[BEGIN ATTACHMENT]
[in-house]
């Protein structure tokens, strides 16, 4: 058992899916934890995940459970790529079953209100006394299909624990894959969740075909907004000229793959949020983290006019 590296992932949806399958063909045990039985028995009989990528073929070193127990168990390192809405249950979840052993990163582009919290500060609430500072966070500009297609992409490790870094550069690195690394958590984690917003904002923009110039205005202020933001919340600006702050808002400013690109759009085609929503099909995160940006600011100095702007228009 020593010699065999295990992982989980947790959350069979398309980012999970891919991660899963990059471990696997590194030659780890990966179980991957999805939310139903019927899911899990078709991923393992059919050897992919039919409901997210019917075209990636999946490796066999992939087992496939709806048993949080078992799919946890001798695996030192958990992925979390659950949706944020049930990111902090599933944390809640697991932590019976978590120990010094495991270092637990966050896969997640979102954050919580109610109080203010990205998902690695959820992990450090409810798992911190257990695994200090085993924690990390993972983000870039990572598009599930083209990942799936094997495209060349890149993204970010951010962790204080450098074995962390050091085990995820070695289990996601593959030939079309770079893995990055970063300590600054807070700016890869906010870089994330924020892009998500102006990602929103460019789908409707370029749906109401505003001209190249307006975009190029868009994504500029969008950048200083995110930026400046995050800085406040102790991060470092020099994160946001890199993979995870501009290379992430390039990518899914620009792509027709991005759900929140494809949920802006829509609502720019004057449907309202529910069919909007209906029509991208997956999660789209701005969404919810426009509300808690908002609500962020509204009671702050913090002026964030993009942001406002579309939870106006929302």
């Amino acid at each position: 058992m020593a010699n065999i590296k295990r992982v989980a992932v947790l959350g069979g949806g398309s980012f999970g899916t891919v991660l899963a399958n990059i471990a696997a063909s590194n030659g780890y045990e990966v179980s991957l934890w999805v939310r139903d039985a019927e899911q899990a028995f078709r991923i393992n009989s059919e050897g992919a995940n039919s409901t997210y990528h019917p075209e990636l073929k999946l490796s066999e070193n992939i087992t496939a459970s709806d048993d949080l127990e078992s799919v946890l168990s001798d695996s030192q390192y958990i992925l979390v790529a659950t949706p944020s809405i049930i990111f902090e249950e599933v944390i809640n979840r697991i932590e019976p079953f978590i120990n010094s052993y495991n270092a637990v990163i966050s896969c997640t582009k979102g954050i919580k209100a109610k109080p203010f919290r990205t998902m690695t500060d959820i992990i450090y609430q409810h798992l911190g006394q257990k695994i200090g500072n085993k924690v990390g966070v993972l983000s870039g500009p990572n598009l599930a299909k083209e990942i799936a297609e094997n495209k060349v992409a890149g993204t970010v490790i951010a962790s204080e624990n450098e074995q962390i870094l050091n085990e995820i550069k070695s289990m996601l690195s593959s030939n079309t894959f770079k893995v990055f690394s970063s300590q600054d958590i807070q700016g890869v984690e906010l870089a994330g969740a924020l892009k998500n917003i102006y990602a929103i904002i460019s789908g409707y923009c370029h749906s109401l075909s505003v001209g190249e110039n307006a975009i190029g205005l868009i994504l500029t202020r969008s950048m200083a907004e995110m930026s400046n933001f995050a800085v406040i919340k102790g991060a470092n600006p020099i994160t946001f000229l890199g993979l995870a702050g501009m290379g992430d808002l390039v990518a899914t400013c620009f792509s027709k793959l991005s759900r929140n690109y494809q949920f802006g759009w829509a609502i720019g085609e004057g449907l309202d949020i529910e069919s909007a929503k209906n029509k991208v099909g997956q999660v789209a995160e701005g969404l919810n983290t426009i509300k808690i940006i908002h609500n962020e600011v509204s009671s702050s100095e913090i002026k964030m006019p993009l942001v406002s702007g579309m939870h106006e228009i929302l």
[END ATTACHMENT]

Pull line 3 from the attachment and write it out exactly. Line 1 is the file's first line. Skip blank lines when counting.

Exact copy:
């Amino acid at each position: 058992m020593a010699n065999i590296k295990r992982v989980a992932v947790l959350g069979g949806g398309s980012f999970g899916t891919v991660l899963a399958n990059i471990a696997a063909s590194n030659g780890y045990e990966v179980s991957l934890w999805v939310r139903d039985a019927e899911q899990a028995f078709r991923i393992n009989s059919e050897g992919a995940n039919s409901t997210y990528h019917p075209e990636l073929k999946l490796s066999e070193n992939i087992t496939a459970s709806d048993d949080l127990e078992s799919v946890l168990s001798d695996s030192q390192y958990i992925l979390v790529a659950t949706p944020s809405i049930i990111f902090e249950e599933v944390i809640n979840r697991i932590e019976p079953f978590i120990n010094s052993y495991n270092a637990v990163i966050s896969c997640t582009k979102g954050i919580k209100a109610k109080p203010f919290r990205t998902m690695t500060d959820i992990i450090y609430q409810h798992l911190g006394q257990k695994i200090g500072n085993k924690v990390g966070v993972l983000s870039g500009p990572n598009l599930a299909k083209e990942i799936a297609e094997n495209k060349v992409a890149g993204t970010v490790i951010a962790s204080e624990n450098e074995q962390i870094l050091n085990e995820i550069k070695s289990m996601l690195s593959s030939n079309t894959f770079k893995v990055f690394s970063s300590q600054d958590i807070q700016g890869v984690e906010l870089a994330g969740a924020l892009k998500n917003i102006y990602a929103i904002i460019s789908g409707y923009c370029h749906s109401l075909s505003v001209g190249e110039n307006a975009i190029g205005l868009i994504l500029t202020r969008s950048m200083a907004e995110m930026s400046n933001f995050a800085v406040i919340k102790g991060a470092n600006p020099i994160t946001f000229l890199g993979l995870a702050g501009m290379g992430d808002l390039v990518a899914t400013c620009f792509s027709k793959l991005s759900r929140n690109y494809q949920f802006g759009w829509a609502i720019g085609e004057g449907l309202d949020i529910e069919s909007a929503k209906n029509k991208v099909g997956q999660v789209a995160e701005g969404l919810n983290t426009i509300k808690i940006i908002h609500n962020e600011v509204s009671s702050s100095e913090i002026k964030m006019p993009l942001v406002s702007g579309m939870h106006e228009i929302l």